African elephants: Influence on the environment
Elephants' search for food and their feeding behaviour have an effect on the natural surroundings. This way, they change the natural scenery allogeneicly. Receive more information in the following blog post.
The search for food as well as the feeding behaviour of elephants leave traces in nature. Thus, elephants allogenicly change the landscape. Anthropogenic influences, such as the construction of settlements and fences, lead to the habitat of elephants becoming smaller and they inhabit a certain area for an unnaturally long time. The population density of elephants is higher in smaller areas. However, the elephants still need the same amount of food, so that the vegetation in the reduced area is continuously stressed. This has consequences for both flora and fauna.
During the search for food and intake of food, elephants detach the bark from the tree, break branches, damage the trunk or even uproot entire trees. This damage of the trees leads to an increased occurrence of insects. Trees may die due to insect infestation. Furthermore, the damaged bark is less resistant to fire and, thus, offers the tree less protection. These injuries to the tree can lead to the fact that it is no longer possible for vultures and birds of prey to build their nests on it.
Kruger National Park has long been researching how to protect tree populations from elephants. Due to their size and mass, elephants are one of the few animal species capable of damaging large tree species. Unfortunately, the power of the elephants is a problem for the national park. The trees are an important component of the biogeochemical cycle of the savannah and are used by other animals for shade, food, as nesting sites or as retreats.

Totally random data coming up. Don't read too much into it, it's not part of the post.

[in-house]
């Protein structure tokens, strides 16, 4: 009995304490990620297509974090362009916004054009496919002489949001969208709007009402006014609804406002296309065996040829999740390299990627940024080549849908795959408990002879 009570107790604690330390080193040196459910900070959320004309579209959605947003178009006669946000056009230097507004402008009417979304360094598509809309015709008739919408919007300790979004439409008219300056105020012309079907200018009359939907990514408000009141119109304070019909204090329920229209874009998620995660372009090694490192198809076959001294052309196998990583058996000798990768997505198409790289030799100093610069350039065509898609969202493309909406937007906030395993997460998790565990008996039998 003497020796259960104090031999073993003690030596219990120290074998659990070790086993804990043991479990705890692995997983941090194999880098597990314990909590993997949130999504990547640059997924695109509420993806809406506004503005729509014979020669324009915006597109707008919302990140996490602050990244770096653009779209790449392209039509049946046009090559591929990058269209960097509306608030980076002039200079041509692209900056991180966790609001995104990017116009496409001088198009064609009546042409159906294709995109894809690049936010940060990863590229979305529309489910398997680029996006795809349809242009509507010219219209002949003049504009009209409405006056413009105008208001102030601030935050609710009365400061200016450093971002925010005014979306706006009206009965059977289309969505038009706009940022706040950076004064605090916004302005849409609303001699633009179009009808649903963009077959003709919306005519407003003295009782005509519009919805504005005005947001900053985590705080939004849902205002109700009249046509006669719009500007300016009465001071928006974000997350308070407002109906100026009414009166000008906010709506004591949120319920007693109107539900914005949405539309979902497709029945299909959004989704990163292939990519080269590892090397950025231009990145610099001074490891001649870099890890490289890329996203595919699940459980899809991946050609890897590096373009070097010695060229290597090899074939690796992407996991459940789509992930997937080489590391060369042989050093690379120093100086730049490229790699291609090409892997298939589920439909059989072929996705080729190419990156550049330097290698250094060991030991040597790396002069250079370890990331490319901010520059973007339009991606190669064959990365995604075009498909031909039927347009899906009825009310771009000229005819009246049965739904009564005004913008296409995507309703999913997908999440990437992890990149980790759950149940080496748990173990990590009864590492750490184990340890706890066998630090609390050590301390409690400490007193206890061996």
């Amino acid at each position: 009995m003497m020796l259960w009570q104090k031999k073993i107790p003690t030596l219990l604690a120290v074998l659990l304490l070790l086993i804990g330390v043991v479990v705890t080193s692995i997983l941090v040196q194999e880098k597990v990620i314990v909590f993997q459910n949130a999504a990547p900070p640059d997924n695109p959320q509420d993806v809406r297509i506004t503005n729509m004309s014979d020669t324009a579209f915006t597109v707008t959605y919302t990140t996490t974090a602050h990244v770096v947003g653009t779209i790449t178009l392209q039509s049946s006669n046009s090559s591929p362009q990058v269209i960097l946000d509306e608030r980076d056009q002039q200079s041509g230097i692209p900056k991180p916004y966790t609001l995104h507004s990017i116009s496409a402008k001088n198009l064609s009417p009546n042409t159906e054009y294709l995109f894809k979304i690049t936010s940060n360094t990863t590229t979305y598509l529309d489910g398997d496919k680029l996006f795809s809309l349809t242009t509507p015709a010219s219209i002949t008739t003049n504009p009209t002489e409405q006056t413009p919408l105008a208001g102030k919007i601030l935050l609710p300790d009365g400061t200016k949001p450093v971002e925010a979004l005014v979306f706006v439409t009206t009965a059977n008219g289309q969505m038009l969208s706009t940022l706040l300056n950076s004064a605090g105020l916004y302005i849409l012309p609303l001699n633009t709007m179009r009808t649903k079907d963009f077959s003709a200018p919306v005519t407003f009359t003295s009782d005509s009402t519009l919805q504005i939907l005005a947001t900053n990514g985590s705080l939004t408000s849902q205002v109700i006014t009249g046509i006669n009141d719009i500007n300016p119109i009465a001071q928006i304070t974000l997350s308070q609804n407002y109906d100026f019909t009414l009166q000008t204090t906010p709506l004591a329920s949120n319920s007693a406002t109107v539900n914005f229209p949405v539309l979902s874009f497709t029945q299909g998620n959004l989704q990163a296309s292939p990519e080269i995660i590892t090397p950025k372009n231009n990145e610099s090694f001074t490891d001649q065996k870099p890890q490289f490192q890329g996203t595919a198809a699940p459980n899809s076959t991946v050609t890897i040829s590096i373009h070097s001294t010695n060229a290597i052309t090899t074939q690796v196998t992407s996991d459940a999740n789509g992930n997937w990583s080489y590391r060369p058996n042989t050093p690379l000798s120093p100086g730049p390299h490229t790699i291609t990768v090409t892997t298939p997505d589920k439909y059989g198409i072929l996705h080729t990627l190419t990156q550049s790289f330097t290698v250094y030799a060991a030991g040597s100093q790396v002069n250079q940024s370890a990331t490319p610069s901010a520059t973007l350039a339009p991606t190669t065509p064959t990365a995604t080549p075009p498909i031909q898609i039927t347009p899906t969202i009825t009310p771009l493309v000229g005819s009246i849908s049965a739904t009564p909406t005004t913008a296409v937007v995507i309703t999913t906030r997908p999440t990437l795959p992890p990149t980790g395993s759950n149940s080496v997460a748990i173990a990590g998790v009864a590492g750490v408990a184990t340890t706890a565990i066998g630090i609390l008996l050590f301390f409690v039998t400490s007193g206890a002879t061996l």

Wire-mesh fencing is intended to be a solution to this problem. The wrapping technique of the wire-mesh fence around the trees comes from Kenya. If these fences are successful in the long term, the method will cost-effective and environmentally significant solution for continued elephant activity in limited areas.
Derham, K., Heneley, M. and Schulte, B. have investigated the impact of the wire-mesh fence on elephant damages in the Associated Private Nature Reserve (APNR), a 1,800 km² region adjacent to Kruger National Park. The investigations showed that the presence of the wire-mesh fence had no influence on whether the trees were used by elephants. This means that trees with and without wire-mesh fences were used by elephants. However, it was found that the frequency and extent of damage were less pronounced in trees with wire-mesh fences. It could not be prevented that branches broke off or trees were damaged on a larger scale, but the trunk bark was largely spared. In order to preserve the large tree species and mitigate the effects of elephants, wire-mesh fences would be a good first approach.